Current levels of both net free credits and margin debt indicate hedge funds are “extremely bullish” on equities, says analyst Stephen Suttmeier in the latest Hedge Fund Monitor from Bank of America Merrill Lynch.
Hedge fund leverage (as measured by NYSE Margin Debt) rose 28.3% year on year in March to $380 billion and is creeping toward its 2007 peak of $381 billion. And hedge funds' cash balances in margin accounts plummeted to a negative $92.2 million in March—the lowest level since 2000.
Suttmeier says their models indicate market neutral funds bought market exposure from 7% to 10% net long, the highest since June 2012. Equity long/short bought market exposure to 41% from 40% net long, above the 35-40% benchmark level. Macros continued to add to their shorts in risk assets including the S&P 500, NASDAQ 100 and commodities. In addition, they added to their shorts in 10-year Treasuries, while slightly selling US dollars and adding to their long positions in EAFE and short positions in EM.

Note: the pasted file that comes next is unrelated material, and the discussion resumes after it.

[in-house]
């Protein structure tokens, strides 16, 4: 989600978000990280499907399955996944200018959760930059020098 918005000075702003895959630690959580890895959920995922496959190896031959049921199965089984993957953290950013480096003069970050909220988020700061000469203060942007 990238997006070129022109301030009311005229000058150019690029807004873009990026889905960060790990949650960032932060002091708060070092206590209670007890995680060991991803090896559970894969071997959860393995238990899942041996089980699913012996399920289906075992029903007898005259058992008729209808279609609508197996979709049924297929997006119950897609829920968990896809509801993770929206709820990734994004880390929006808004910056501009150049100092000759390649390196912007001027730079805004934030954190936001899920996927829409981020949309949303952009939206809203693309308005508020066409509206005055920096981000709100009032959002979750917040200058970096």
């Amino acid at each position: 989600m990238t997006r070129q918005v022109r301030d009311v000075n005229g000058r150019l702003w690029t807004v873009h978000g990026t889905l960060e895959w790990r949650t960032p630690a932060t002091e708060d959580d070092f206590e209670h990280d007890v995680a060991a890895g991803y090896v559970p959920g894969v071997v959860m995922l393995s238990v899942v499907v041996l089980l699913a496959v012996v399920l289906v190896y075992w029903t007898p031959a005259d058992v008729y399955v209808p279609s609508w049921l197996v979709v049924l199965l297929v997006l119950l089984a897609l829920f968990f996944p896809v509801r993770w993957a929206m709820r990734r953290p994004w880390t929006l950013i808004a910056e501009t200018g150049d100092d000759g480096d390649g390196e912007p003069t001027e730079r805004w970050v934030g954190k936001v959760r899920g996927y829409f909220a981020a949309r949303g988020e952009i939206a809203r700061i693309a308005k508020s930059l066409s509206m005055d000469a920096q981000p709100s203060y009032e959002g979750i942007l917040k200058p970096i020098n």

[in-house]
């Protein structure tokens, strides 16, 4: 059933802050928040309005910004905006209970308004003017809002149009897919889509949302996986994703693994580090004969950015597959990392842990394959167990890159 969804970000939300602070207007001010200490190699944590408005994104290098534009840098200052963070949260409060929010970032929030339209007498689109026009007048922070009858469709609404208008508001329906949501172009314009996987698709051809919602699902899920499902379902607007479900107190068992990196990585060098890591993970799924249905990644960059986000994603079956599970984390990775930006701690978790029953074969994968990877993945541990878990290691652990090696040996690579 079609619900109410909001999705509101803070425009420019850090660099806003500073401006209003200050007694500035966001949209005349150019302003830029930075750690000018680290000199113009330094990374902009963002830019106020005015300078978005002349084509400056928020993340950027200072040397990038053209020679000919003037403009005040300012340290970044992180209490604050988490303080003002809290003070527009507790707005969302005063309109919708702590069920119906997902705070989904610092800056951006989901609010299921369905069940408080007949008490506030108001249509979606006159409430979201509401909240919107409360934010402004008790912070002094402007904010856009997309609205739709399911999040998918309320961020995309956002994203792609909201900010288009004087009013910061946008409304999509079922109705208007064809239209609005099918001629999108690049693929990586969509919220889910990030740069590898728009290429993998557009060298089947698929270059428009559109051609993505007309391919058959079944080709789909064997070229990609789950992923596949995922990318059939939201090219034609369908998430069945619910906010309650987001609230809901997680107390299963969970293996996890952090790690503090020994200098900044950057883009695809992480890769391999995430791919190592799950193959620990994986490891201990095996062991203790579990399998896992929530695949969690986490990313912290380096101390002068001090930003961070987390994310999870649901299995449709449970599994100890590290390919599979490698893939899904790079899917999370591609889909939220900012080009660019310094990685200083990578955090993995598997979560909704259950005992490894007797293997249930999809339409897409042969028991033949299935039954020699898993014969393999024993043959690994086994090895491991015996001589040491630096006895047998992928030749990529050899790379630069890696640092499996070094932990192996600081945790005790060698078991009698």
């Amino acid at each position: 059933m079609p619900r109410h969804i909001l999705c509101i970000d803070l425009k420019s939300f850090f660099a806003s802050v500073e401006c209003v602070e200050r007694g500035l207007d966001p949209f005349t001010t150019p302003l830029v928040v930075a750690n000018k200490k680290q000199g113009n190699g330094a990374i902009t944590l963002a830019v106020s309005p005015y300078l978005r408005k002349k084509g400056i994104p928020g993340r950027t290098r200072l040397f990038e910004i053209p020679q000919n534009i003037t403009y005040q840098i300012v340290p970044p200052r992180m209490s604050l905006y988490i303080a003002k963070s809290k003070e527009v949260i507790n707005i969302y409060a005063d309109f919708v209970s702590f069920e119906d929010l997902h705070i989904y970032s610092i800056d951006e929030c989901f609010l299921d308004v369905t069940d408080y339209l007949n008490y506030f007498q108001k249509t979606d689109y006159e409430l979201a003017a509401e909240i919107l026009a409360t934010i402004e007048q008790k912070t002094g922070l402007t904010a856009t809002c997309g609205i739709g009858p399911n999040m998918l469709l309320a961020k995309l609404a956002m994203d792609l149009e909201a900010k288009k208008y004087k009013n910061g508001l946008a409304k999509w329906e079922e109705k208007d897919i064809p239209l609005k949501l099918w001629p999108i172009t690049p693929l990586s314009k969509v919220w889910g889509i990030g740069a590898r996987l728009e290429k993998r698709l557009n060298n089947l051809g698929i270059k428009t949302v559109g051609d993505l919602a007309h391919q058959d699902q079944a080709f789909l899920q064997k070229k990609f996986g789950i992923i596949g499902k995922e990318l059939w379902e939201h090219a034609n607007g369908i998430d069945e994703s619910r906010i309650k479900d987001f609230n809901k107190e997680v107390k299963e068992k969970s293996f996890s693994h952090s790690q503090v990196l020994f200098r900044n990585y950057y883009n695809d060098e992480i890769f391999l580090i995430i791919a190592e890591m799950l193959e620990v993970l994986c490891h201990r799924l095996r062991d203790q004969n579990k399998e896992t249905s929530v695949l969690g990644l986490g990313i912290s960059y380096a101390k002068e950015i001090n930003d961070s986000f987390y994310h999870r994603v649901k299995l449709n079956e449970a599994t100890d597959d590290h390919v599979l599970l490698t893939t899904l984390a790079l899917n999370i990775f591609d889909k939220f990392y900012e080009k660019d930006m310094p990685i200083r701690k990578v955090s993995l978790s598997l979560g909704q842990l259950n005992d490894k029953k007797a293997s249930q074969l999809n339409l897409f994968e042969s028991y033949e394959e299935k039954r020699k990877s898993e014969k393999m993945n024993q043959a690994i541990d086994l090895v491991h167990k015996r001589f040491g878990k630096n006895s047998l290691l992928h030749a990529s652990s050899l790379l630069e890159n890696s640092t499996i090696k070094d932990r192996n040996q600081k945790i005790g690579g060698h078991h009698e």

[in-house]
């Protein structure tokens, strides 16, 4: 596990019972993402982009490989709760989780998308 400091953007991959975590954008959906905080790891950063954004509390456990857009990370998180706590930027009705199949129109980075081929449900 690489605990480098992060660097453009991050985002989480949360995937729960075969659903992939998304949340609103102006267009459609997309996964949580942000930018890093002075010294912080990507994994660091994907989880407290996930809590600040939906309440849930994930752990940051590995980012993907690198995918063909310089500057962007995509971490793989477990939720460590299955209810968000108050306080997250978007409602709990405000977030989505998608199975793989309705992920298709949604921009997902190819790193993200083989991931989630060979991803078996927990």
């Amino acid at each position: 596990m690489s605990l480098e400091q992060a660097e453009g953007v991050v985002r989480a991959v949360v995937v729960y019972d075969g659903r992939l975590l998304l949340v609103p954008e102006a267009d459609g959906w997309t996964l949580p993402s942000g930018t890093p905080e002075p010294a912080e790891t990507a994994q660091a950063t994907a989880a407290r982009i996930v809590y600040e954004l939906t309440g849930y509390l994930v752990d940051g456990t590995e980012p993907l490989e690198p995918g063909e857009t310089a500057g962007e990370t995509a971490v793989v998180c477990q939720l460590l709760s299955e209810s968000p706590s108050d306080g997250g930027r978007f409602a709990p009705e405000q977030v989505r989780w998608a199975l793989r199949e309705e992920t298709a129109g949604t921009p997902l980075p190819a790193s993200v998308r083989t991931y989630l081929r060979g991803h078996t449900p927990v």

Commodity Futures Trading Commission data shows large equities speculators bought the S&P 500, the NASDAQ 100 and the Russell 2000 while agriculture specs bought soybean and corn and halved their shorts in wheat.
Metals speculators sold gold and silver, bought platinum and palladium, and partially covered copper. Energy specs bought crude oil, partially covered heating oil, were flat natural gas and sold gasoline.
Foreign exchange speculators sold U.S. dollars while partially covering euro and yen. Interest rate spcs aggressively bought 30-year Treasuries, bought 10-year Treasuries, and sold 2-year Treasuries.